On April 13, 2012, the Supreme Court of Canada issued its decision in R. v. Tse 2012 SCC 16 in which it found that s. 184.4 of the Criminal Code which permits a peace office to intercept certain private communications, without a prior judicial authorization, was unconstitutional. The section can be invoked if the officer believes on reasonable grounds that the interception is immediately necessary to prevent an unlawful act that would cause serious harm, and a judicial authorization cannot be obtained with reasonable diligence. The Court found that s. 184.4 violated s. 8 of the Charter because it did not provide a mechanism for oversight or notice to persons whose private communications had been intercepted. The breach could not be save by s. 1.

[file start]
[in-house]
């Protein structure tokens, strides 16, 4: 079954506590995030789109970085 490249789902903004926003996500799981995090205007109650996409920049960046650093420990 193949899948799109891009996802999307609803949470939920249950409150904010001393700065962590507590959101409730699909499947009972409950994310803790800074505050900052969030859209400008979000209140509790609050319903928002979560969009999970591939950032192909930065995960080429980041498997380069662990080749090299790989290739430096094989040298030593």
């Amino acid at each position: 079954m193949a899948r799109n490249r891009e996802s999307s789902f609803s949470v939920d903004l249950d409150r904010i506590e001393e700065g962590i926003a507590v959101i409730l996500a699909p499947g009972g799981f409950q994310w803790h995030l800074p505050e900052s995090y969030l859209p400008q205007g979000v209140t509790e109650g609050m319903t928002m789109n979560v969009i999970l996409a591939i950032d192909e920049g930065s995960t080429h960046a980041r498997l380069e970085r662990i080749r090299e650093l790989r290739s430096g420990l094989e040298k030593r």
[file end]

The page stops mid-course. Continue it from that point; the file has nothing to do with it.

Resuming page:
On March 24, 2013, Bill C-55, unsubtly names Response to the Supreme Court of Canada Decision in R. Tse Act received Royal Assent. These amendments to the Criminal code provide for a public reporting requirement that certain government officials make public the number of interceptions being made and the results of those interceptions. The legislation also provides that individuals must be notified of the interception within 90 days. There is provision for a delay beyond 90 days if the investigation is ongoing.